Amy has been trying to find a path to put her life back together. The 48-yr-old had just left rehab for substance use, and her service coordinator helped her find housing at Wood Street Commons. Before that, she was homeless, either living in a tent or living with a very abusive man. “For this place I am so grateful.”
She has a number of mental health issues, including depression and major anxiety. Amy enjoys working, but her anxiety makes it difficult for her to hold down a job.
“I can’t handle anything high stress like fast food; my nerves get frazzled easily. I prefer dishwashing. I steer clear of fast food, not because of the minimum wage — I’d be fine with minimum wage, that’s not the issue. Dishwashing is just easier on my nerves. And then when they have me sweep and mop that’s simple.”
She had tried to get Social Security Disability Insurance (SSDI), before, but found the process too difficult. Depending on how obvious a person’s medical condition is, applying for disability is ridiculously hard. Even those with medical documentation are routinely denied, dragging out the application process for months or years. Applicants typically have to file an appeal to get a hearing and an official determination, and often need a lawyer or other types of assistance to help them navigate the lengthy and confusing process.
Doing all that alone is challenging for anyone, let alone someone with mental health issues. And it’s nearly impossible for someone with a disability who also has lacks access to transportation, a reliable phone, or a permanent mailing address — someone like Amy. She is one of the people the General Assistance (GA) program was created for: people with disabilities that need assistance though they can’t or haven’t yet been able to get through the hurdles of the Social Security system.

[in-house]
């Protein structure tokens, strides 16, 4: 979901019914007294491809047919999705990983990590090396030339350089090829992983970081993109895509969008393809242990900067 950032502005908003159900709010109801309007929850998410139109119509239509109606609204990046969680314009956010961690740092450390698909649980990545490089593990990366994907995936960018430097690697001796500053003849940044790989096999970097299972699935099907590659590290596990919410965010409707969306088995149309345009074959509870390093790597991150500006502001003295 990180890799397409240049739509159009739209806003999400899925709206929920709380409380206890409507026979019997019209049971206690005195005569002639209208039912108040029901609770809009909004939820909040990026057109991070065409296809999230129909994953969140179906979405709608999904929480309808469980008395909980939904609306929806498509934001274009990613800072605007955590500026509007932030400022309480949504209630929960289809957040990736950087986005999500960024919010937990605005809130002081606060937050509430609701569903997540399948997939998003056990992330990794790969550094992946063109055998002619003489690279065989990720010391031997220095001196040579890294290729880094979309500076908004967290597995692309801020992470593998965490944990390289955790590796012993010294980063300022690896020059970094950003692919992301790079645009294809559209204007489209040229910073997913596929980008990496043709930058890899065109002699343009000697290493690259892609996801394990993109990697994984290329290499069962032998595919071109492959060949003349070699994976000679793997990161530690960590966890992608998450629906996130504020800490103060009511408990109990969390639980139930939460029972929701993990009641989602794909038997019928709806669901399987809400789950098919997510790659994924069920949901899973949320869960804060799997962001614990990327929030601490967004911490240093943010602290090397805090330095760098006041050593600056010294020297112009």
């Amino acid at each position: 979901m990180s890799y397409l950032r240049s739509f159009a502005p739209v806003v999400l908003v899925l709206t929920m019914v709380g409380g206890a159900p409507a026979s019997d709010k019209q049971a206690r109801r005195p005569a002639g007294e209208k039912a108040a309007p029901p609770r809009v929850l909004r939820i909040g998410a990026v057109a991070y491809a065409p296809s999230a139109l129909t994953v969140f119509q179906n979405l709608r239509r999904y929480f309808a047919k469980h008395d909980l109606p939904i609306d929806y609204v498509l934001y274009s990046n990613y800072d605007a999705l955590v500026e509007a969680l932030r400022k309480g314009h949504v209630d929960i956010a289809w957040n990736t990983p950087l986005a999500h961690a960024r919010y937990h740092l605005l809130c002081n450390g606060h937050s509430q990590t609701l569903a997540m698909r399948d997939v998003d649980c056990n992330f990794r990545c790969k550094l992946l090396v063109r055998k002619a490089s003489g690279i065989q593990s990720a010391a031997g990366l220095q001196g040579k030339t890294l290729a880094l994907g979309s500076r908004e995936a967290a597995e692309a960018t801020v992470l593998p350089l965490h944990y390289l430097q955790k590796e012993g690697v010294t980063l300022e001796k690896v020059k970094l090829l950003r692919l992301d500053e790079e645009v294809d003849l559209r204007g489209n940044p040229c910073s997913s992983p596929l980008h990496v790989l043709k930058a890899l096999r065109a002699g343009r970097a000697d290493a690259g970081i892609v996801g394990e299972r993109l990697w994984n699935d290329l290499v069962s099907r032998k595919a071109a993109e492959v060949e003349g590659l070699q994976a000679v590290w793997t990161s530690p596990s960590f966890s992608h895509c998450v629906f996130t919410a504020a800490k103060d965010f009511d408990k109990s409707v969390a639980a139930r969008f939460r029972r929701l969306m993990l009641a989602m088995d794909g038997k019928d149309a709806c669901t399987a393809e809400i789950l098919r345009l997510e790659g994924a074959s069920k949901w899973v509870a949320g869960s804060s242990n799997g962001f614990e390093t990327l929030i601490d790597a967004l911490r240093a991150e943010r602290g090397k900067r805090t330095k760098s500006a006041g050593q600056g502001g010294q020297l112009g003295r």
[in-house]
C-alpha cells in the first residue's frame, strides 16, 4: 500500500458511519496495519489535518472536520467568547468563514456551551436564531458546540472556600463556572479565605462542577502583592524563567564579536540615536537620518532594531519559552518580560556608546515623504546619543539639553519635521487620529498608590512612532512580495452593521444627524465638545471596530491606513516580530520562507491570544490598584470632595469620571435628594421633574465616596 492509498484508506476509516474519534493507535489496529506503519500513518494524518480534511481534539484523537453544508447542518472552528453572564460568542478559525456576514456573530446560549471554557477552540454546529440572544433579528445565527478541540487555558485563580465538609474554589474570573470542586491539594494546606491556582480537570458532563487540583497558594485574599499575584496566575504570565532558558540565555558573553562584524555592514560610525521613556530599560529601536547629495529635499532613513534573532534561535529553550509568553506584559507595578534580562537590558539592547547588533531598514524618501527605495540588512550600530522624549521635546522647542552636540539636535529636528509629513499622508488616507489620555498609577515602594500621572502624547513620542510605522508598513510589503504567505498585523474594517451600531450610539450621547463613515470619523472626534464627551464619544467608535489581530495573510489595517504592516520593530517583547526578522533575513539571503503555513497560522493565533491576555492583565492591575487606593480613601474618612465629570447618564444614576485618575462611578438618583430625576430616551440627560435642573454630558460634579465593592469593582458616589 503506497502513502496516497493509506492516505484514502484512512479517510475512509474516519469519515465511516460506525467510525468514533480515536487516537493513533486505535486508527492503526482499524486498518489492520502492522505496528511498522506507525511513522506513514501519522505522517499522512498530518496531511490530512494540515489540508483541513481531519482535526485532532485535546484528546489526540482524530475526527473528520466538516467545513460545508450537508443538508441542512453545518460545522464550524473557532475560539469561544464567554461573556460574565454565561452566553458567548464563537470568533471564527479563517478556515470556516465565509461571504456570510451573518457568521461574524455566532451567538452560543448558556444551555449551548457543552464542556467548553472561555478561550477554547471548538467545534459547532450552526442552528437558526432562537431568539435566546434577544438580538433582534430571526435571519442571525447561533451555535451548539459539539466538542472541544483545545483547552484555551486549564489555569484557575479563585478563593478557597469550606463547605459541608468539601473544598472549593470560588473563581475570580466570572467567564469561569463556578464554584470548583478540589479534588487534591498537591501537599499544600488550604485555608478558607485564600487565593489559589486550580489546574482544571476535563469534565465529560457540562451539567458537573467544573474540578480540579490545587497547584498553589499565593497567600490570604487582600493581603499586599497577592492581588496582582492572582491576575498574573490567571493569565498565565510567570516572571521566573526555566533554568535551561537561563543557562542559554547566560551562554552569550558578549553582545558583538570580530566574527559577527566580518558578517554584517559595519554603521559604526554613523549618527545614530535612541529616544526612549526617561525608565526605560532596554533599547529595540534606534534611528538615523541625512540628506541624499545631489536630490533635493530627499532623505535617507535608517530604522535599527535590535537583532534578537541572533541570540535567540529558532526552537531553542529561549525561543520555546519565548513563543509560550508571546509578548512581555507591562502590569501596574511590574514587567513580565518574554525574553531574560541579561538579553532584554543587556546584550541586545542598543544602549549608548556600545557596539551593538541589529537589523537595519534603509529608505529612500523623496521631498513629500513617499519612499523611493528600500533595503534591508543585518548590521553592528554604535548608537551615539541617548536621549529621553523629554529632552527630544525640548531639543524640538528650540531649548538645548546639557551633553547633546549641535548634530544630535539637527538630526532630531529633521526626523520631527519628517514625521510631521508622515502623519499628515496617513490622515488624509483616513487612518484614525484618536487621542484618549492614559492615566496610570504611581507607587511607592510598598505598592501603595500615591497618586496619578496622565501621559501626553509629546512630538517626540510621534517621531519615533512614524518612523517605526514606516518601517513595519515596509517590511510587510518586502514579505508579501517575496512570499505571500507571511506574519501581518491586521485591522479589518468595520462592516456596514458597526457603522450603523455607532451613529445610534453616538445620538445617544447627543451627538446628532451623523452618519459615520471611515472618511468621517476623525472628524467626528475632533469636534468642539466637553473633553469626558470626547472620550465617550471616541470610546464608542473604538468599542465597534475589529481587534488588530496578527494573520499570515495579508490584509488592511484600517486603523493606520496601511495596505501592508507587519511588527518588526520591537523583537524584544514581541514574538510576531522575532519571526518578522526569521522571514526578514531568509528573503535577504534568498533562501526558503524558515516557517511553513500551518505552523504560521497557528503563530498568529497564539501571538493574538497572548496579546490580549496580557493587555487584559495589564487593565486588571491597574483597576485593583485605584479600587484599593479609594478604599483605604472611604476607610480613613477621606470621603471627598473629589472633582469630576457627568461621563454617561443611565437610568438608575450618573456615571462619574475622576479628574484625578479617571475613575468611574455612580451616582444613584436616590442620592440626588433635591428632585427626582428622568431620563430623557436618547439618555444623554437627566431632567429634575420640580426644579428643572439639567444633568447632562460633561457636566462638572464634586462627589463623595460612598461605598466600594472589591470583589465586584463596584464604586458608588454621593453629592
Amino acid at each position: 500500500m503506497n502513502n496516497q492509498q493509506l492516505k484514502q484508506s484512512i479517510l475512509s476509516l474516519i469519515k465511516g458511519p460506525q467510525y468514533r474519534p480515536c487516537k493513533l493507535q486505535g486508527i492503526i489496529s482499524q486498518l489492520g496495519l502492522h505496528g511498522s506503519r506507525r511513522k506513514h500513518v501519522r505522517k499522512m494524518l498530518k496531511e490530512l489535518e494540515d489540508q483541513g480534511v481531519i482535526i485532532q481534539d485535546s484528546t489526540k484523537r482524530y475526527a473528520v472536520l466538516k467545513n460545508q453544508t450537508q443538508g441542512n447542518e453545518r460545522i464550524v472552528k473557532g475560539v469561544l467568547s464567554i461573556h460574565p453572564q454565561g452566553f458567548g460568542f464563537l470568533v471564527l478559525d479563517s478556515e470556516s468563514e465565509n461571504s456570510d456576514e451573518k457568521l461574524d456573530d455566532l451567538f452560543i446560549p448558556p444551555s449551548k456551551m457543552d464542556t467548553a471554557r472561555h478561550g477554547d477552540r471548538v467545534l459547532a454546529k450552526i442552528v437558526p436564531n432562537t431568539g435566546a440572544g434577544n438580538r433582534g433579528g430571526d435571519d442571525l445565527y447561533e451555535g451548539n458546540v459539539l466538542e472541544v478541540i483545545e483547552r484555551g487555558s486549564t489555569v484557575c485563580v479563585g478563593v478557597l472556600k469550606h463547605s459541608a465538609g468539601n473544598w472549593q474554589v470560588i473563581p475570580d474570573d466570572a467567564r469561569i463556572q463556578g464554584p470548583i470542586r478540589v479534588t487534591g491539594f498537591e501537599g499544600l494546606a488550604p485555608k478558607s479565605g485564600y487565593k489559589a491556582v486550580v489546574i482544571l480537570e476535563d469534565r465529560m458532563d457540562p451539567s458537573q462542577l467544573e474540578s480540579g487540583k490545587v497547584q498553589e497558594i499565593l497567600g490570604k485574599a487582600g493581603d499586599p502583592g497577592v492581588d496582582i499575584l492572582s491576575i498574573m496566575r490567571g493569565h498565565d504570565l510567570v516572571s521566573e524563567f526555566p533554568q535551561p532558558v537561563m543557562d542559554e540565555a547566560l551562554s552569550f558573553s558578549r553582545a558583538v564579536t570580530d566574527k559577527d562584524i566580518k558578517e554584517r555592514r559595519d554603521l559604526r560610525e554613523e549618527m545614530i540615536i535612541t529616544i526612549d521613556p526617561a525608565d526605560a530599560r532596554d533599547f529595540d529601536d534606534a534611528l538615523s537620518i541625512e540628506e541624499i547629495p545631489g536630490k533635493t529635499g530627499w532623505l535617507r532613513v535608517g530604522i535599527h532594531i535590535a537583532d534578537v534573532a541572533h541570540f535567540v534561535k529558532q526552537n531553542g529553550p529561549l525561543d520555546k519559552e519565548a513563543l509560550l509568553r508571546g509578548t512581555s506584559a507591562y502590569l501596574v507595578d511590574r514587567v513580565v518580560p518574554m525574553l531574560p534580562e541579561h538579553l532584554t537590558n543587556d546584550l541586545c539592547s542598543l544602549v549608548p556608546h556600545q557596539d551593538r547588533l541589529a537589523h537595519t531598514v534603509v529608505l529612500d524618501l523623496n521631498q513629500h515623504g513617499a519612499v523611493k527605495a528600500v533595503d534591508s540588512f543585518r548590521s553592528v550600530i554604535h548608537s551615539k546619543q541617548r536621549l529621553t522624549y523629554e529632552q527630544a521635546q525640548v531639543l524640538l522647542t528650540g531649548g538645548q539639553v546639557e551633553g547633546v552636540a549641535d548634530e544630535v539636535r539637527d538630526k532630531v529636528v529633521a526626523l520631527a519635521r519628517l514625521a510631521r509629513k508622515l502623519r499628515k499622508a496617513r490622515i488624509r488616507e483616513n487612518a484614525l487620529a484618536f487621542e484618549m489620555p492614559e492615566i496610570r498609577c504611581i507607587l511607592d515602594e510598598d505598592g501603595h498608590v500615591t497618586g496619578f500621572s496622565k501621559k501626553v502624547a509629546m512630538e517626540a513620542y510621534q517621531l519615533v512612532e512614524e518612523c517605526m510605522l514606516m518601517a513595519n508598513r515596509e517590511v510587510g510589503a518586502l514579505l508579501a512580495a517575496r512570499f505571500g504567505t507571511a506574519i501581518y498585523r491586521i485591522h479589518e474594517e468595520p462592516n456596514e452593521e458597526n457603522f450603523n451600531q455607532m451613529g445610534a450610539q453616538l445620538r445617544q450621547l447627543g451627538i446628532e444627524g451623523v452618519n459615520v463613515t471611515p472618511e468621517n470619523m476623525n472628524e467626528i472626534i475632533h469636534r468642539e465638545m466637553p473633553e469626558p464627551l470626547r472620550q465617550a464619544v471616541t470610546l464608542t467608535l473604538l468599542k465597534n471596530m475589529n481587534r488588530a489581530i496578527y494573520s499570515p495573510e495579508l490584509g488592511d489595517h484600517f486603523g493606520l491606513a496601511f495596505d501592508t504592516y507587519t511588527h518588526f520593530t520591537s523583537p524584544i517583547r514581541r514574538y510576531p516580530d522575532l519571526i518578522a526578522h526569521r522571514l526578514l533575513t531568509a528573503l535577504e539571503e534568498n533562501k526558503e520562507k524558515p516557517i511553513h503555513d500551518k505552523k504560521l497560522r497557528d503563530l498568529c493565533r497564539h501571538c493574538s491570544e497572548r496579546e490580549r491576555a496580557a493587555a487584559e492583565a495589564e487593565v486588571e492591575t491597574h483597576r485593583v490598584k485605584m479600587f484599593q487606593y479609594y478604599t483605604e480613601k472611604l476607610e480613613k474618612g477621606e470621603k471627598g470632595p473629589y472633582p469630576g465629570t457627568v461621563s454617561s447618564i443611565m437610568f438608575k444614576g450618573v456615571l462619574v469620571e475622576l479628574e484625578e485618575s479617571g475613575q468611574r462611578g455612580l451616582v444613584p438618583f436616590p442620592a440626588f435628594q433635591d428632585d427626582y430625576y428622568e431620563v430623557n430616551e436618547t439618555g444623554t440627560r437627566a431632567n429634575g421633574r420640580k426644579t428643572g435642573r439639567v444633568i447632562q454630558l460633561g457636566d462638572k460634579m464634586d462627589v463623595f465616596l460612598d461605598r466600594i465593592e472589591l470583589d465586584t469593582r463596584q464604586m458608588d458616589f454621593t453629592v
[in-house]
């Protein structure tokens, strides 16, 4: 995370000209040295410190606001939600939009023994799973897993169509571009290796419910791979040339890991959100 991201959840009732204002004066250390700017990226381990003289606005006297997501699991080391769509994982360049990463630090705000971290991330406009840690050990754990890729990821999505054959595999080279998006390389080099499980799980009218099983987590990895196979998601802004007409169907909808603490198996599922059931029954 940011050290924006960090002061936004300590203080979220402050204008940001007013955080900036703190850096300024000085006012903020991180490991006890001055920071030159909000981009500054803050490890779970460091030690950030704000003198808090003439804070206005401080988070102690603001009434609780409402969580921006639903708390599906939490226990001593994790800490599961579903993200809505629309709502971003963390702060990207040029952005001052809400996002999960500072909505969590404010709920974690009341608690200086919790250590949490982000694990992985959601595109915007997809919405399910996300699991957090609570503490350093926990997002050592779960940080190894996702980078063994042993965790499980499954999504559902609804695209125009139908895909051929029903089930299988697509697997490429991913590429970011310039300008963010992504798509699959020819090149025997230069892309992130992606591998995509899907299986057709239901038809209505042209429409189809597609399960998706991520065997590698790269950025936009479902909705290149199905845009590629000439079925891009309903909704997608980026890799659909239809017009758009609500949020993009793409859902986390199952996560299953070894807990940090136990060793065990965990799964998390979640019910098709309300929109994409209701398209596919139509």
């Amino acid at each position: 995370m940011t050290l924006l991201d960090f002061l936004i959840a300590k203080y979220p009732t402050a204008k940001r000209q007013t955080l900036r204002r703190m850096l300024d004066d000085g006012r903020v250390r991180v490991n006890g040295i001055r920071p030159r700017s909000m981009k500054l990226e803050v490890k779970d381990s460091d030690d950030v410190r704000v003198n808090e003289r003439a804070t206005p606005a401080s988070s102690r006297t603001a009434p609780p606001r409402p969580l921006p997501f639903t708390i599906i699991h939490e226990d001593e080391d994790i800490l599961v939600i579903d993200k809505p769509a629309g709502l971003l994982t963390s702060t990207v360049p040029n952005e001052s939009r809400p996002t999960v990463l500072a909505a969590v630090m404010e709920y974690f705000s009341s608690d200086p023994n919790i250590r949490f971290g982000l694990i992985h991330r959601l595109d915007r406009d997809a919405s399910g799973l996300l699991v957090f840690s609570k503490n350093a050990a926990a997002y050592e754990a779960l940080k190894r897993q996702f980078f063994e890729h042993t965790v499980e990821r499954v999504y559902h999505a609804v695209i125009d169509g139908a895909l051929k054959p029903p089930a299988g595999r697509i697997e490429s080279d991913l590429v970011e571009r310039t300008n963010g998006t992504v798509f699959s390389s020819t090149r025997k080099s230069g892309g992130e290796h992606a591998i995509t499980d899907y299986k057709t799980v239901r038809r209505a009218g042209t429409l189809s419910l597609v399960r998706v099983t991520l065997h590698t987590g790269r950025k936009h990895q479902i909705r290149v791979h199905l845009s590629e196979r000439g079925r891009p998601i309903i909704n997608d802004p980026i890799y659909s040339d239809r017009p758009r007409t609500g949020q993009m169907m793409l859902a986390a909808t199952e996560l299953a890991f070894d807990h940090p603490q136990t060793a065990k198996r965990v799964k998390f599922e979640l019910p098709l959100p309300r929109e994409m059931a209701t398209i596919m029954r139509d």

And besides, Amy wants to work.
When she was receiving GA, she used the money she received for basic living needs. When Pennsylvania stopped providing General Assistance in 2012, essentials like medical care and transportation became unaffordable. During periods where she was without income, Amy was forced to make difficult, and sometimes dangerous, decisions in order to survive.
“I lost my independence,” Amy explained. Unable to work because of her disability, she had to rely on her ex, who “had a crack cocaine problem, so he was never a good provider. We would have to move every 3 to nine months because he wouldn’t pay the rent.”
In addition to substance abuse issues, her ex was also occasionally abusive. After she left him, Amy stayed with an acquaintance of a friend who “would toss me out every once in a while. She had a temper.”
Homeless, and not wishing to rely on sex work for income, Amy panhandled for money to keep herself alive. Amy was eventually connected with Wood Street Commons, where she can stay safely while looking for a job that she can manage with her disability.
Although she has supports, there are some things she still struggles to access. “I haven’t had any income for years so I can’t pay for the bus. I’ve had to walk to Mercy, which isn’t so bad, but I have had this horrible cold. Once I get there they take care of me, but I have to walk there.”
For Amy, General Assistance means stability, independence and a way out of abusive situations. In Amy’s words, “[General Assistance] helps people to live. To survive. Things we need. Basic transportation, food, clothing.” Individuals like Amy have experienced how just $205 a month can make a substantial difference in the life of someone with a disability, or needs support while trying to lift themselves out of a dangerous situation.
How You Can Help
Join us on Monday, August 12 to help move forward a bill to replace the terminated General Assistance program with an Emergency Relief Fund. It will help fill the gap for desperate Pennsylvanians!